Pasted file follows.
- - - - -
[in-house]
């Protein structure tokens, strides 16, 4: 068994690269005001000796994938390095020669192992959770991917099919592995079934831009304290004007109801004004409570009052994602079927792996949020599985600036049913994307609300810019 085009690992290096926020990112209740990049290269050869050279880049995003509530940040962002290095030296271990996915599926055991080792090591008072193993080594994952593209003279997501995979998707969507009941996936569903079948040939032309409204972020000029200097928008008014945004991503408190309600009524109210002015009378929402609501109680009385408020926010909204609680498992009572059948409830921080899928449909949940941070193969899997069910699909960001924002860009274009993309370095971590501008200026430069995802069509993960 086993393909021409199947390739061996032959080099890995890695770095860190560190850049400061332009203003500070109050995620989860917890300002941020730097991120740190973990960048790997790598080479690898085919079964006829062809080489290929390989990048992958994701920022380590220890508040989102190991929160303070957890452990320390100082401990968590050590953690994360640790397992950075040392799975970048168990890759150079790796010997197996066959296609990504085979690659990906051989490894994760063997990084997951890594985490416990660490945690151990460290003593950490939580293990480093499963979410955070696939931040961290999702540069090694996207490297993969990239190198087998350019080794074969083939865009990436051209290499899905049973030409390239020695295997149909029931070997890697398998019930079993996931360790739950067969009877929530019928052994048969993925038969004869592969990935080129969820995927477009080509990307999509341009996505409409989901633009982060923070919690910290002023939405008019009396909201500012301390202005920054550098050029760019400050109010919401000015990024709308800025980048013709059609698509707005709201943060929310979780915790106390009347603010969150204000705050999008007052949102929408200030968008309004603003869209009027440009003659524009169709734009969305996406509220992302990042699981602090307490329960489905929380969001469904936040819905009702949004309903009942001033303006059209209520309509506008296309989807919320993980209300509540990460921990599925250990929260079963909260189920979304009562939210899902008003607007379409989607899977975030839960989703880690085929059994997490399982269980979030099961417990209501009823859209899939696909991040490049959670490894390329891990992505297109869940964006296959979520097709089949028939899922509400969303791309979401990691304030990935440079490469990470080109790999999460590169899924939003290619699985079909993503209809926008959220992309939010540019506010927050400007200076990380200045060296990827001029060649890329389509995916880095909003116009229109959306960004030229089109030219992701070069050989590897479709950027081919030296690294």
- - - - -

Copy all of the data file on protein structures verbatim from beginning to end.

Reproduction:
[in-house]
């Protein structure tokens, strides 16, 4: 068994690269005001000796994938390095020669192992959770991917099919592995079934831009304290004007109801004004409570009052994602079927792996949020599985600036049913994307609300810019 085009690992290096926020990112209740990049290269050869050279880049995003509530940040962002290095030296271990996915599926055991080792090591008072193993080594994952593209003279997501995979998707969507009941996936569903079948040939032309409204972020000029200097928008008014945004991503408190309600009524109210002015009378929402609501109680009385408020926010909204609680498992009572059948409830921080899928449909949940941070193969899997069910699909960001924002860009274009993309370095971590501008200026430069995802069509993960 086993393909021409199947390739061996032959080099890995890695770095860190560190850049400061332009203003500070109050995620989860917890300002941020730097991120740190973990960048790997790598080479690898085919079964006829062809080489290929390989990048992958994701920022380590220890508040989102190991929160303070957890452990320390100082401990968590050590953690994360640790397992950075040392799975970048168990890759150079790796010997197996066959296609990504085979690659990906051989490894994760063997990084997951890594985490416990660490945690151990460290003593950490939580293990480093499963979410955070696939931040961290999702540069090694996207490297993969990239190198087998350019080794074969083939865009990436051209290499899905049973030409390239020695295997149909029931070997890697398998019930079993996931360790739950067969009877929530019928052994048969993925038969004869592969990935080129969820995927477009080509990307999509341009996505409409989901633009982060923070919690910290002023939405008019009396909201500012301390202005920054550098050029760019400050109010919401000015990024709308800025980048013709059609698509707005709201943060929310979780915790106390009347603010969150204000705050999008007052949102929408200030968008309004603003869209009027440009003659524009169709734009969305996406509220992302990042699981602090307490329960489905929380969001469904936040819905009702949004309903009942001033303006059209209520309509506008296309989807919320993980209300509540990460921990599925250990929260079963909260189920979304009562939210899902008003607007379409989607899977975030839960989703880690085929059994997490399982269980979030099961417990209501009823859209899939696909991040490049959670490894390329891990992505297109869940964006296959979520097709089949028939899922509400969303791309979401990691304030990935440079490469990470080109790999999460590169899924939003290619699985079909993503209809926008959220992309939010540019506010927050400007200076990380200045060296990827001029060649890329389509995916880095909003116009229109959306960004030229089109030219992701070069050989590897479709950027081919030296690294």